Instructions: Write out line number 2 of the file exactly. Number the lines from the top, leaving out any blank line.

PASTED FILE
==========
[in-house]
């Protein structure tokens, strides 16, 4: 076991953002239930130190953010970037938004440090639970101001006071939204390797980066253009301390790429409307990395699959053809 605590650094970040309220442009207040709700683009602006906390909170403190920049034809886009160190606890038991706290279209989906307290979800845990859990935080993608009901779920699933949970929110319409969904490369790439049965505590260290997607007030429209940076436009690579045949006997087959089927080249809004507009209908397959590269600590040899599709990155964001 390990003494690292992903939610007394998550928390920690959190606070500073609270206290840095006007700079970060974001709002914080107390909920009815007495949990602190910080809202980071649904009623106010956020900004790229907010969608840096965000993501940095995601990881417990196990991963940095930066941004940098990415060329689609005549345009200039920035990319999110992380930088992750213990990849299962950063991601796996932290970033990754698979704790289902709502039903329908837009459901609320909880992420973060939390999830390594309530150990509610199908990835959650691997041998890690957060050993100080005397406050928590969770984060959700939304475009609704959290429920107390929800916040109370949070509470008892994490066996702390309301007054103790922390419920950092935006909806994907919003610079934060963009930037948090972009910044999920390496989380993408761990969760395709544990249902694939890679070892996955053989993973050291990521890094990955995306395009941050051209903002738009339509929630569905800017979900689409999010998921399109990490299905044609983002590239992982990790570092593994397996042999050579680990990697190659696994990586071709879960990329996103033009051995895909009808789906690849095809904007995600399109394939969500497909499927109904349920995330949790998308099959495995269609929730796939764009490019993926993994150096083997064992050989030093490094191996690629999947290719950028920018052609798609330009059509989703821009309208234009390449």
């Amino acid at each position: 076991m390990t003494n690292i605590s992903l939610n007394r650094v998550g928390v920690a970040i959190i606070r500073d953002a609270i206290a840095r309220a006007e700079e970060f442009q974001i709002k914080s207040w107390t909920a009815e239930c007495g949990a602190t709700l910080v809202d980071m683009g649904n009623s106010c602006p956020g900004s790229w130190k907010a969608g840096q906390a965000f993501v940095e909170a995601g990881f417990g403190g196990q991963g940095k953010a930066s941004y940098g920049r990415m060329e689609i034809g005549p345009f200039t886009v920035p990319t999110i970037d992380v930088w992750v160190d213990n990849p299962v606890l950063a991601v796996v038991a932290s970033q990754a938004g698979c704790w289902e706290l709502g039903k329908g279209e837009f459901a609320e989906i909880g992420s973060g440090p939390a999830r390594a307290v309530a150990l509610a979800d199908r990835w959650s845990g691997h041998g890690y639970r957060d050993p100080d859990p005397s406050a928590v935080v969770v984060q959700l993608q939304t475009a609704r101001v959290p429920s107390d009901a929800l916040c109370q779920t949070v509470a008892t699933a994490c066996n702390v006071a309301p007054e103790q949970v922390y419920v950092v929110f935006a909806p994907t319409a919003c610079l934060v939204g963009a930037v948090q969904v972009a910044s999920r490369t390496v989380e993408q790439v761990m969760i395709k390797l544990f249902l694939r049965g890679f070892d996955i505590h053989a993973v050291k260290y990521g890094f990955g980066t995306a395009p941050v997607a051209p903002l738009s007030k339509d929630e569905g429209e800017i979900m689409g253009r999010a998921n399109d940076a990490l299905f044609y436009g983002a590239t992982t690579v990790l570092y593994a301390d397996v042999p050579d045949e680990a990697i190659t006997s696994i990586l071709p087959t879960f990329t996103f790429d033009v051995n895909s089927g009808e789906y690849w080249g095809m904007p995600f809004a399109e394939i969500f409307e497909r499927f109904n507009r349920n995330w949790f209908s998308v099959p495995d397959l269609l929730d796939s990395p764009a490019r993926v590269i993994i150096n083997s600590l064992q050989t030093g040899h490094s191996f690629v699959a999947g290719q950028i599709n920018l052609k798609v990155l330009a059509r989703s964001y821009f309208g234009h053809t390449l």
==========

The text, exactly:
């Protein structure tokens, strides 16, 4: 076991953002239930130190953010970037938004440090639970101001006071939204390797980066253009301390790429409307990395699959053809 605590650094970040309220442009207040709700683009602006906390909170403190920049034809886009160190606890038991706290279209989906307290979800845990859990935080993608009901779920699933949970929110319409969904490369790439049965505590260290997607007030429209940076436009690579045949006997087959089927080249809004507009209908397959590269600590040899599709990155964001 390990003494690292992903939610007394998550928390920690959190606070500073609270206290840095006007700079970060974001709002914080107390909920009815007495949990602190910080809202980071649904009623106010956020900004790229907010969608840096965000993501940095995601990881417990196990991963940095930066941004940098990415060329689609005549345009200039920035990319999110992380930088992750213990990849299962950063991601796996932290970033990754698979704790289902709502039903329908837009459901609320909880992420973060939390999830390594309530150990509610199908990835959650691997041998890690957060050993100080005397406050928590969770984060959700939304475009609704959290429920107390929800916040109370949070509470008892994490066996702390309301007054103790922390419920950092935006909806994907919003610079934060963009930037948090972009910044999920390496989380993408761990969760395709544990249902694939890679070892996955053989993973050291990521890094990955995306395009941050051209903002738009339509929630569905800017979900689409999010998921399109990490299905044609983002590239992982990790570092593994397996042999050579680990990697190659696994990586071709879960990329996103033009051995895909009808789906690849095809904007995600399109394939969500497909499927109904349920995330949790998308099959495995269609929730796939764009490019993926993994150096083997064992050989030093490094191996690629999947290719950028920018052609798609330009059509989703821009309208234009390449």